12
November
2013
|
12:00 PM
Europe/Amsterdam

Cristo Rey High School Students Provide Interpreting Services

Having a job in high school is common for many students, but for Eric Calderon and Alejandro Vega, having a job means much more than simply getting some extra spending money- it is an essential tool to help pay for their education, and for their future success.

Eric and Alejandro are part of a new partnership between Children's Mercy and Cristo Rey Kansas City in which four Cristo Rey students help provide interpreting services for Spanish-speaking patients and families. Participating in this program allows the students to work for their education as part of Cristo Rey's work-study program. The money they earn goes toward their tuition.

"Every Monday through Friday, four students are now working in the guest services program from 9 a.m. to 4 p.m.," said Lisa Take, Office Coordinator of Volunteer and Guest Services. "All of the students are bilingual and are providing wonderful customer service to our Spanish-speaking families at the Moon Patient Information Desk."

BI-LINGUAL 'PATHFINDERS

Every Tuesday, Eric, a 15-year-old sophomore, guides families throughout the hospital, helping them in any way he can. Known as "pathfinders," these students assist families that are not familiar with the hospital. Eric said he is thankful for his position and takes pride in his work at Children's Mercy.

"This program that Children's Mercy has put together for us is amazing," Eric said. "It's such a great opportunity. They have so much trust and confidence in us, and they allow us to have real responsibilities and work with families and children." Eric said that his last job consisted of stuffing envelopes all day, so he is thankful to have a job with significant responsibilities.

Eric describes his experience at Children's Mercy as a life-lesson. His experience, although not that lengthy, has already changed him. Before he started working here, Eric was not a very outgoing individual. "I was a really shy person before I started working at Children's Mercy. I had problems talking with families at first and was really quiet."

After he initially struggled to communicate with families, the hospital staff helped Eric develop his skills. "The staff encouraged me to start talking more with the families and helped me with my speech. Now I'm better at talking with families, and I'm not that ‘shy person' anymore."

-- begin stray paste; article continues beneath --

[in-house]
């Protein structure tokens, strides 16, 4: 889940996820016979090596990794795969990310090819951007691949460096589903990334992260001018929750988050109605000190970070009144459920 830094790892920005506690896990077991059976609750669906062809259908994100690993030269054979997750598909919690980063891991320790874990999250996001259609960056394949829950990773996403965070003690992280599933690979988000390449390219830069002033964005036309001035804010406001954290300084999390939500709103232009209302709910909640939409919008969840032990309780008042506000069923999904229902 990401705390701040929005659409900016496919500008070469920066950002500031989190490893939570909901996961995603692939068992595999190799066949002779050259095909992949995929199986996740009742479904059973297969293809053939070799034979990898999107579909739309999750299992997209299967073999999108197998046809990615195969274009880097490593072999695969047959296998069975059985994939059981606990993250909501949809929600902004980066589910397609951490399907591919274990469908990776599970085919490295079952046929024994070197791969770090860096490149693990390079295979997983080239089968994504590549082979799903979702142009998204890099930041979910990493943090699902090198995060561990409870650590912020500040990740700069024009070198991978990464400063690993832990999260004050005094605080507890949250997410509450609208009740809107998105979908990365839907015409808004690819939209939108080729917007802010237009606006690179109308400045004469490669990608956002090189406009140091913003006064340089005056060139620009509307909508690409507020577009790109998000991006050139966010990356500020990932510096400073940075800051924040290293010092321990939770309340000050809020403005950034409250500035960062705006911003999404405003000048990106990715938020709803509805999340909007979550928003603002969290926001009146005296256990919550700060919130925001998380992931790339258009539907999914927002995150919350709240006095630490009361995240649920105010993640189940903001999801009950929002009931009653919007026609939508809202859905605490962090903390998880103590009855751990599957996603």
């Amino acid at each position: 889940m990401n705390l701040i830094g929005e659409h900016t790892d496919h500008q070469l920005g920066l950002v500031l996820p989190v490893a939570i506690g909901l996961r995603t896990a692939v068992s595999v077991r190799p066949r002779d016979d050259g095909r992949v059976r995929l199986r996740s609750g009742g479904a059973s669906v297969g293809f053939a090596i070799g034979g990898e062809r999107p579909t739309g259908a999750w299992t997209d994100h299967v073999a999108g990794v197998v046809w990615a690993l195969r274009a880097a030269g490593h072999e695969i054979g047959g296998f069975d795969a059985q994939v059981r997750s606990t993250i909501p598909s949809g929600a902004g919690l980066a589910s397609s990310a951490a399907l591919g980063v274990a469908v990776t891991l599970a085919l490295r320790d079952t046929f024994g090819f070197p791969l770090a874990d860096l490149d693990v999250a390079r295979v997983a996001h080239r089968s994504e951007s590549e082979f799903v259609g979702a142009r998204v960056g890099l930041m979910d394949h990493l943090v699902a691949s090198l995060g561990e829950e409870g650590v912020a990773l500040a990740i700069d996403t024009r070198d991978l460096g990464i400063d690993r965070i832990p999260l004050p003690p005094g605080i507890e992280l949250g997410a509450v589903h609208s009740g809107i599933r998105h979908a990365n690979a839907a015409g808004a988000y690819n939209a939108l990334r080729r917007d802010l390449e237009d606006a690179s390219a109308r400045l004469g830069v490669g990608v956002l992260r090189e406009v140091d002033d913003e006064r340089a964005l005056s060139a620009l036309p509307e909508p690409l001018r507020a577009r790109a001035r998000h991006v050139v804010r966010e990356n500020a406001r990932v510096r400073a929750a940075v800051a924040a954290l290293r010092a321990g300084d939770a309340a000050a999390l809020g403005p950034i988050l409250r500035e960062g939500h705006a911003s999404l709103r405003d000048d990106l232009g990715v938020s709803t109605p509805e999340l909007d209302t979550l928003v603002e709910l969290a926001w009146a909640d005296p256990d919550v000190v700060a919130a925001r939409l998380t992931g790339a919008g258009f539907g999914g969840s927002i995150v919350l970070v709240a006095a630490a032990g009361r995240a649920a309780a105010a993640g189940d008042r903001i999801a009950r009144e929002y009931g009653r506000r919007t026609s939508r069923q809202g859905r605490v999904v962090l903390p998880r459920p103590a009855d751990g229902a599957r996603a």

Staff members also have been helpful in other ways. "Every single time I work, I learn something new from the staff," Eric said. "The families can be so anxious about where they need to go, but everyone at Children's Mercy is so helpful. I found that very inspiring."

VALUABLE JOB EXPERIENCE

Eric is not the only Cristo Rey student benefiting from his time at Children's. Alejandro is a 16-year-old senior who recently moved to Kansas City from Arizona. Like Eric, Alejandro is a pathfinder. He comes to work once a week, dressed to impress and ready to help families in need.

Alejandro is adjusting to his new life in Kansas City and is enjoying his high school's work/study program. "My previous school in Arizona had something like it," Vega said. "I am enjoying this program and think it's really good for me."

Working for Children's is something that Alejandro is not taking for granted. "Being a part of a big organization is giving me experience to succeed after I graduate," Alejandro said. "I am so impressed by the organization because they care so much about the people and kids, and that really surprised me; I've just never seen a hospital like this."

Although in its infancy, this newly formed relationship with Cristo Rey is proving to be beneficial to both organizations.

"It's such a great opportunity and honor for us to be working here," Eric said. "Everyone who works at Children's Mercy is really nice; and they're like my family because they really care about me and they are always there for me no matter what."

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In addition to being a "pathfinder" for hospital patients and families, Cristo Rey High School sophomore Eric Calderon is able to assist Spanish-speaking families with interpreting services.

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Alejandro Vega, one of four Cristo Rey High School students who provides interpreting services for Spanish-speaking families, awaits his next assignment at the Moon Patient Information Desk.